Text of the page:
Erica Brescia, GitHub’s chief operating officer, said in an interview that GitHub was considering setting up a subsidiary in China because of U.S. government restrictions, the Financial Times reported. If GitHub’s china entry program is implemented, it will be significant for both GitHub and Chinese developers.
Why is GitHub coming to China?
As Erica Brescia noted in an interview, GitHub’s consideration of a subsidiary in China is due to concerns about U.S. government restrictions. In fact, earlier this year, GitHub caused a backlash from developers in Russia, Iran, Syria and Cuba over U.S. pressure.
Hamed Saeedi, an Iranian developer, wrote a complaint:
GitHub blocked my account and they thought I was developing a nuclear weapon.
Nat Friedman Twitter screenshot
It’s not just Hamed Saeedi, but on social media abroad, there are a large number of developers who are unhappy with GitHub’s restrictions on access due to nationality. GitHub CEO Nat Friedman then responded on Twitter, explaining:
It’s painful to hear how trade restrictions hurt people. We did our best to do only what is required by law. But obviously, people will still be affected. GitHub is subject to U.S. trade laws, just like any company doing business in the U.S. Unfortunately, in order to comply with U.S. sanctions, we have to impose restrictions on accounts in Iran, Syria and Crimea.
As a result, there are examples of other countries in the front, in order to keep the Chinese market, GitHub to consider a subsidiary in China is also justified. So why does GitHub value the Chinese market so much?
According to GitHub’s 2019 annual report, GitHub currently has more than 40 million developer users worldwide, 80 percent of them outside the United States. And over the past year, nearly 10 million new developers have joined the GitHub community, contributing to 44 million open source projects worldwide.
Outside the United States, China is the most open source-using country. Data show that in 2019, China’s developers fork and clone projects increased by 48% compared to last year.
In addition, in terms of the number of contributions from open source projects, the largest contributors are In Hong Kong, China. In addition to open source projects, the developer community in Asia is growing rapidly in 2019 in terms of public and private contributions, with 31% of Asian contributors coming from China.
As a result, Chinese developers are an integral part of GitHub, and losing the Chinese market could have a significant impact on GitHub’s revenue.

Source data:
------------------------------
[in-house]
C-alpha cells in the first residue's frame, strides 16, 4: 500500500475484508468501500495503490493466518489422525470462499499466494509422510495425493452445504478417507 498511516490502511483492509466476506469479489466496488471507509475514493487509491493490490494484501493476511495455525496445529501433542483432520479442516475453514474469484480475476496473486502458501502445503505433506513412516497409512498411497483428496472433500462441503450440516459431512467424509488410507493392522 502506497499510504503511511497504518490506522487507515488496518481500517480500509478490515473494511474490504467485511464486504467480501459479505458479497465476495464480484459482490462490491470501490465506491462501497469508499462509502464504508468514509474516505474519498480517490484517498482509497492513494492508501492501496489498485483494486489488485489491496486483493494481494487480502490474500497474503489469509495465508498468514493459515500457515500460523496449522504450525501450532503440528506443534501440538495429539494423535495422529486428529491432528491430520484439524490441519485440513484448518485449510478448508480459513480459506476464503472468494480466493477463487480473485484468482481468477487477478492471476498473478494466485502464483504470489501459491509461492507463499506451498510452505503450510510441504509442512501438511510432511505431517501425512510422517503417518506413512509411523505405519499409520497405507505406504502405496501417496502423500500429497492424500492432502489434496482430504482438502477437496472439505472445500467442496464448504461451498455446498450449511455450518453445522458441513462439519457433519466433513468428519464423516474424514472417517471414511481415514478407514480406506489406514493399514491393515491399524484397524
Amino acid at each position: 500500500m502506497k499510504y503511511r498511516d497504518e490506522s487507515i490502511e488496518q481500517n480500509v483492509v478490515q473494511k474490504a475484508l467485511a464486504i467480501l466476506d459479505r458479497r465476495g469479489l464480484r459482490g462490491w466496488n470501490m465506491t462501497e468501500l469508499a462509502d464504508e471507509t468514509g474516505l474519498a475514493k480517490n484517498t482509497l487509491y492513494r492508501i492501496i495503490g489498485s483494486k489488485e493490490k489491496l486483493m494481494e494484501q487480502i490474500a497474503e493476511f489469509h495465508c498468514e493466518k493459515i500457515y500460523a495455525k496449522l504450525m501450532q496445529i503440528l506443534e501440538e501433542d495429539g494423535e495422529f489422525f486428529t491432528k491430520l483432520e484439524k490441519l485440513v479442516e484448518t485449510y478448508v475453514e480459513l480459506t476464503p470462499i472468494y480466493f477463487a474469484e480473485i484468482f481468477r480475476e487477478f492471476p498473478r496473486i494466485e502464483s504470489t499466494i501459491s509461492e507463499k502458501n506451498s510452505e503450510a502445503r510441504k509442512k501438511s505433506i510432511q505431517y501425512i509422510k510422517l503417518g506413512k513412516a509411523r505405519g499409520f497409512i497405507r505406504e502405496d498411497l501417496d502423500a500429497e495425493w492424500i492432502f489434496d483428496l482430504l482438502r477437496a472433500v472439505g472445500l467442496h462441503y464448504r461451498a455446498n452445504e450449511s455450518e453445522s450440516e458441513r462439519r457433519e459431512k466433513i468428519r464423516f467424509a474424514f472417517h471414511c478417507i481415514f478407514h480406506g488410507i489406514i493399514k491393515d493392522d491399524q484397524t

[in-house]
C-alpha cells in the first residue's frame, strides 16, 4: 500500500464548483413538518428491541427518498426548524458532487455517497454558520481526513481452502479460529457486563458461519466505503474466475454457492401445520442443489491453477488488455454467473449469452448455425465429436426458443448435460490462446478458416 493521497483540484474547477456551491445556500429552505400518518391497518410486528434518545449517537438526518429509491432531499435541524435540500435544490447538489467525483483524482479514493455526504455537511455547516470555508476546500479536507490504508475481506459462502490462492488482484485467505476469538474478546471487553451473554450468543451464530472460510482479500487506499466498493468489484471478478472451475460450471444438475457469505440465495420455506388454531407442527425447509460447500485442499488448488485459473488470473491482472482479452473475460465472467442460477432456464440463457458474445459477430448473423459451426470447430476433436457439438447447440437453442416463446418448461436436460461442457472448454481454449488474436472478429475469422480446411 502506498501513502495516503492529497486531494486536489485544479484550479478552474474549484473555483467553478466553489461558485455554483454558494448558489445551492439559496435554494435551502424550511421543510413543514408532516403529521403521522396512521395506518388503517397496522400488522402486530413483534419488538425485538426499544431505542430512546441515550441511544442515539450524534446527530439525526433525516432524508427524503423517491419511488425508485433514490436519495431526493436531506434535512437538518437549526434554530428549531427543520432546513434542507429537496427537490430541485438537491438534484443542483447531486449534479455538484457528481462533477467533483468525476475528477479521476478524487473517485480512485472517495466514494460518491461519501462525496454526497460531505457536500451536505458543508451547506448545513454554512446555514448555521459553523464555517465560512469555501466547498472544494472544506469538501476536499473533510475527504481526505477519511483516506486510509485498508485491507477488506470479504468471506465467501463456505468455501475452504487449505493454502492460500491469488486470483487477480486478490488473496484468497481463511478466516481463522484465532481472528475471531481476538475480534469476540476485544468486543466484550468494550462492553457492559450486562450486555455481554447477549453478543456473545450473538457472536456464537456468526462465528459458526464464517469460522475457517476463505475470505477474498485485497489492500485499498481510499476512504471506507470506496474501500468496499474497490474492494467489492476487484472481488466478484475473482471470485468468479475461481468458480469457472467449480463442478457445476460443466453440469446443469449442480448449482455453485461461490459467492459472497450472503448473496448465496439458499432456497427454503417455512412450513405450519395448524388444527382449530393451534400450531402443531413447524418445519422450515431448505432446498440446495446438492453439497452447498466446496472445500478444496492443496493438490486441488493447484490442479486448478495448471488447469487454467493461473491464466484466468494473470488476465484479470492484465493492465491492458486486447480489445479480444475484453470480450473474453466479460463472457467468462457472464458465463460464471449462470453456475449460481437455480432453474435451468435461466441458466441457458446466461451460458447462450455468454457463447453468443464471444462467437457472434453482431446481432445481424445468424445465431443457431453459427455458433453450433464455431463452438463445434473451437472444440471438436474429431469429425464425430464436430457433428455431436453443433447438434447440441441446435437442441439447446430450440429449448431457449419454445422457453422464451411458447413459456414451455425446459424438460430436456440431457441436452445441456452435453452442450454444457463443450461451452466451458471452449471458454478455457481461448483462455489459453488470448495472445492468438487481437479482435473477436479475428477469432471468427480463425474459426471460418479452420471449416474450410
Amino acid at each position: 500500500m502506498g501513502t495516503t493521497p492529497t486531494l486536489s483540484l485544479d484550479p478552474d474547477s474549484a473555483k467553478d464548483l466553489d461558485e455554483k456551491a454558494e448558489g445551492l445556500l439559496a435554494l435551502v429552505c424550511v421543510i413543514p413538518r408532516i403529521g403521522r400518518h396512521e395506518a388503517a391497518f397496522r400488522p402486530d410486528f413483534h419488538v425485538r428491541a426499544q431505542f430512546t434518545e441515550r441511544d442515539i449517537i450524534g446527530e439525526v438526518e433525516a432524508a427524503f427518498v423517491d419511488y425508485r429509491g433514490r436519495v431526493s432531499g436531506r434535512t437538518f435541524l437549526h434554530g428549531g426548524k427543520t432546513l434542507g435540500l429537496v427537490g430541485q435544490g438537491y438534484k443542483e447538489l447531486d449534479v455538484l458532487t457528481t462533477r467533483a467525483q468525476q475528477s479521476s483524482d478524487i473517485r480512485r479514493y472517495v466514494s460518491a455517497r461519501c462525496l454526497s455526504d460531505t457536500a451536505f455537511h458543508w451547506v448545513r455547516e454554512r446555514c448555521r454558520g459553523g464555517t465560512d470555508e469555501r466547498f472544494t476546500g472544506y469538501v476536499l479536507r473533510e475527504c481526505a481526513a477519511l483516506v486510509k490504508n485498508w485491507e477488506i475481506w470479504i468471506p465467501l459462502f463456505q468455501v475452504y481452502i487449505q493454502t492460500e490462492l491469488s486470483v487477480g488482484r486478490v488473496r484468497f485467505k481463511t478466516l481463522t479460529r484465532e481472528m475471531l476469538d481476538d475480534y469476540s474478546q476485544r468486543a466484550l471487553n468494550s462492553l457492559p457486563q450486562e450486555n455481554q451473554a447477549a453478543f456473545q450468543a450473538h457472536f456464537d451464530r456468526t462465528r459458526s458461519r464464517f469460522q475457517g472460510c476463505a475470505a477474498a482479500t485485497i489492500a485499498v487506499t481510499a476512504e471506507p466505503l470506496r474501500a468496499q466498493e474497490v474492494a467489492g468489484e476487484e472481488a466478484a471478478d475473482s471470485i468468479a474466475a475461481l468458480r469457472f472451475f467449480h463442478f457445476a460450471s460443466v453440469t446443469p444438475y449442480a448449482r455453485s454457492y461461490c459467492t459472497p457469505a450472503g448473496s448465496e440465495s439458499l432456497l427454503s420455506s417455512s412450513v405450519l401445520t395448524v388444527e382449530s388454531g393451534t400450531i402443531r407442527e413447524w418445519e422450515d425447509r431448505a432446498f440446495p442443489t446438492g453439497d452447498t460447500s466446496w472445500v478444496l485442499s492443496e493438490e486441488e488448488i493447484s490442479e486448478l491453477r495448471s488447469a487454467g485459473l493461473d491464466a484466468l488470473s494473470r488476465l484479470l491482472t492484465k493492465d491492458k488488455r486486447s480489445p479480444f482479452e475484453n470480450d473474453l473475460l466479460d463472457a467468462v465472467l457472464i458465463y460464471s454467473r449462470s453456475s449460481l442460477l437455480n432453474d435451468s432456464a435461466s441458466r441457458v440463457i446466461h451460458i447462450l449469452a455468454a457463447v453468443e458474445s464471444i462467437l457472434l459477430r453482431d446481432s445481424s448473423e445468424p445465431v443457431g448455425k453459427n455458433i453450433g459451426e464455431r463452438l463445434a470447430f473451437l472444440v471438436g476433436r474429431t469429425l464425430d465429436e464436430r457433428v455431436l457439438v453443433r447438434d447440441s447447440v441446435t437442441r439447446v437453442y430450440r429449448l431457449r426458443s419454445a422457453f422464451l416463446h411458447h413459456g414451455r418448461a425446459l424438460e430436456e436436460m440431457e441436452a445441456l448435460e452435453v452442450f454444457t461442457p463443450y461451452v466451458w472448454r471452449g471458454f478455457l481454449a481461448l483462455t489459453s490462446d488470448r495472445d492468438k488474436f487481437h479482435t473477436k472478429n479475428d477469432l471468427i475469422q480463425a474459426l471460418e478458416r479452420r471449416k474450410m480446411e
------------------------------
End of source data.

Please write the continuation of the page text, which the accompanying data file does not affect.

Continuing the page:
It’s worth noting that GitHub was acquired by Microsoft for $7.5 billion in 2018 and is now part of The Microsoft subsidiary’s GitHub program, which is actually part of Microsoft’s presence in China, after all, Microsoft’s cloud service Azure has already been deployed in China, and GitHub could work with China if it were to Azure creates synergies to further strengthen Microsoft’s presence in the Chinese developer community.
How will GitHub get into China?
In fact, GitHub’s desire to enter China has long been a sign. This year, Erica Brescia has visited China several times. In mid-September, Erica Brescia personally hosted GitHub’s first event in China. In December, Erica Brescia also held meetings with developers in Shenzhen and Beijing.
Lei Feng Net-a-Porter: Photo by Erica Brescia Twitter Screenshot
Although GitHub’s entry into China is still in its infancy, there have been predictions about how GitHub will enter China.
One speculation suggests that GitHub could set up a new subsidiary in China under The Chinese government’s jurisdiction and set up servers in mainland China. However, this may raise questions about the jurisdiction of computer code databases between China and the United States.
Another guess is to place servers in non-Inland China but close to China, such as Singapore and Hong Kong. This resolves the server’s slow response.
In the interview, Erica Brescia also revealed how GitHub has entered China. She noted that GitHub plans to consider setting up a foreign wholly-owned subsidiary in China to hire staff from the general manager level before exploring “the possibility of joint ventures and hosting GitHub content in China.”
In addition, Erica Brescia added that GitHub had met with officials from China’s Ministry of Industry and Information Technology and the Ministry of Public Security. China as a whole has been making a strategic push around open source, which, she argues, provides a way to connect with other parts of the world of software development without relying on proprietary technology.
What’s the point of GitHub coming to China?
In digital technology in all fields today, open source is an indispensable presence in the development of China’s science and technology. 360 Chairman Zhou Hongxuan has mentioned that without open source software, China’s Internet may not be so fast-growing;
Not only that, he also believes that open source is not only a software development method, in fact, behind a form of economic development, but also an innovative mechanism. It can be seen that open source is of importance to China.
GitHub is the world’s largest open source community, and GitHub means to developers, as Microsoft CEO Satya NadelLa says. Satya Nadella once said that digital technology is now spread across society and the economy, with software developers architects of digital technology and GitHub “home for developers.”
It’s worth noting that Mr. Zhou has also talked about GitHub’s impact on China, saying:
There’s a joke in the industry that china’s AI will go back five years if GitHub goes out of business. Why? Because many of the AI computing frameworks we use are based on international open source development.
Now, this “developer’s home” is planned to be in China, so why not for Chinese developers?